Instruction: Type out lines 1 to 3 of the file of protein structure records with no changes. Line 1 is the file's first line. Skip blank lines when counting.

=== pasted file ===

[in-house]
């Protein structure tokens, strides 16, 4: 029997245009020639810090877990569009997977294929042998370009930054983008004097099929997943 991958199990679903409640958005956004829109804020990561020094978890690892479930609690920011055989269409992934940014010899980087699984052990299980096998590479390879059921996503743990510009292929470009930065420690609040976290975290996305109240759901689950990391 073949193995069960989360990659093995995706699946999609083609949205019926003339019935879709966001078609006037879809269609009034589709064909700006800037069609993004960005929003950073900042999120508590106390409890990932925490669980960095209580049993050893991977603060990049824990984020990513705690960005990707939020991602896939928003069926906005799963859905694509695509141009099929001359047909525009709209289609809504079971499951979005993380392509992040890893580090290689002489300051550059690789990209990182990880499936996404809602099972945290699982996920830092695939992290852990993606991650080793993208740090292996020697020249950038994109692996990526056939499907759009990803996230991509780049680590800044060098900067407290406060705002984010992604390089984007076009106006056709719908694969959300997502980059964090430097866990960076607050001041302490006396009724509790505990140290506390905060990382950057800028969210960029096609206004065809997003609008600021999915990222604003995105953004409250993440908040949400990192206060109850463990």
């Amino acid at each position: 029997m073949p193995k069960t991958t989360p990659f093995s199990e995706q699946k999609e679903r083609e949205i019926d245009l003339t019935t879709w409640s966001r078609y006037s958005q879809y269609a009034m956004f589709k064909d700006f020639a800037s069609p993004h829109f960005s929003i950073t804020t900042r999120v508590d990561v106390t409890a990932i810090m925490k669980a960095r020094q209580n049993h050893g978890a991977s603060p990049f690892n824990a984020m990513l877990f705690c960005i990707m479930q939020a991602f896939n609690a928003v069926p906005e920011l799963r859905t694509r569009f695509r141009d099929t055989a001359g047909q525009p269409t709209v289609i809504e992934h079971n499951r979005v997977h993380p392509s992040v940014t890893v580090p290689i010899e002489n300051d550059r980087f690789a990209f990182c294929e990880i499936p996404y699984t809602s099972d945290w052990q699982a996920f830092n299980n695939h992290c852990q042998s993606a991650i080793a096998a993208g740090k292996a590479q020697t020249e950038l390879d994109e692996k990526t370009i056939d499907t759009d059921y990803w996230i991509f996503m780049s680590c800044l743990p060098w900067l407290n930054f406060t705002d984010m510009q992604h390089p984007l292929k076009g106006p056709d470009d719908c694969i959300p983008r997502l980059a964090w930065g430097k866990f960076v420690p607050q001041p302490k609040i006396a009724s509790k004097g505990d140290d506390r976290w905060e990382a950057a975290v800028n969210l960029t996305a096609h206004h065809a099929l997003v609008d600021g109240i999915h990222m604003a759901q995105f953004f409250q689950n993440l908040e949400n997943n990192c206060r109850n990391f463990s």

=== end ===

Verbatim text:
[in-house]
């Protein structure tokens, strides 16, 4: 029997245009020639810090877990569009997977294929042998370009930054983008004097099929997943 991958199990679903409640958005956004829109804020990561020094978890690892479930609690920011055989269409992934940014010899980087699984052990299980096998590479390879059921996503743990510009292929470009930065420690609040976290975290996305109240759901689950990391 073949193995069960989360990659093995995706699946999609083609949205019926003339019935879709966001078609006037879809269609009034589709064909700006800037069609993004960005929003950073900042999120508590106390409890990932925490669980960095209580049993050893991977603060990049824990984020990513705690960005990707939020991602896939928003069926906005799963859905694509695509141009099929001359047909525009709209289609809504079971499951979005993380392509992040890893580090290689002489300051550059690789990209990182990880499936996404809602099972945290699982996920830092695939992290852990993606991650080793993208740090292996020697020249950038994109692996990526056939499907759009990803996230991509780049680590800044060098900067407290406060705002984010992604390089984007076009106006056709719908694969959300997502980059964090430097866990960076607050001041302490006396009724509790505990140290506390905060990382950057800028969210960029096609206004065809997003609008600021999915990222604003995105953004409250993440908040949400990192206060109850463990």
């Amino acid at each position: 029997m073949p193995k069960t991958t989360p990659f093995s199990e995706q699946k999609e679903r083609e949205i019926d245009l003339t019935t879709w409640s966001r078609y006037s958005q879809y269609a009034m956004f589709k064909d700006f020639a800037s069609p993004h829109f960005s929003i950073t804020t900042r999120v508590d990561v106390t409890a990932i810090m925490k669980a960095r020094q209580n049993h050893g978890a991977s603060p990049f690892n824990a984020m990513l877990f705690c960005i990707m479930q939020a991602f896939n609690a928003v069926p906005e920011l799963r859905t694509r569009f695509r141009d099929t055989a001359g047909q525009p269409t709209v289609i809504e992934h079971n499951r979005v997977h993380p392509s992040v940014t890893v580090p290689i010899e002489n300051d550059r980087f690789a990209f990182c294929e990880i499936p996404y699984t809602s099972d945290w052990q699982a996920f830092n299980n695939h992290c852990q042998s993606a991650i080793a096998a993208g740090k292996a590479q020697t020249e950038l390879d994109e692996k990526t370009i056939d499907t759009d059921y990803w996230i991509f996503m780049s680590c800044l743990p060098w900067l407290n930054f406060t705002d984010m510009q992604h390089p984007l292929k076009g106006p056709d470009d719908c694969i959300p983008r997502l980059a964090w930065g430097k866990f960076v420690p607050q001041p302490k609040i006396a009724s509790k004097g505990d140290d506390r976290w905060e990382a950057a975290v800028n969210l960029t996305a096609h206004h065809a099929l997003v609008d600021g109240i999915h990222m604003a759901q995105f953004f409250q689950n993440l908040e949400n997943n990192c206060r109850n990391f463990s």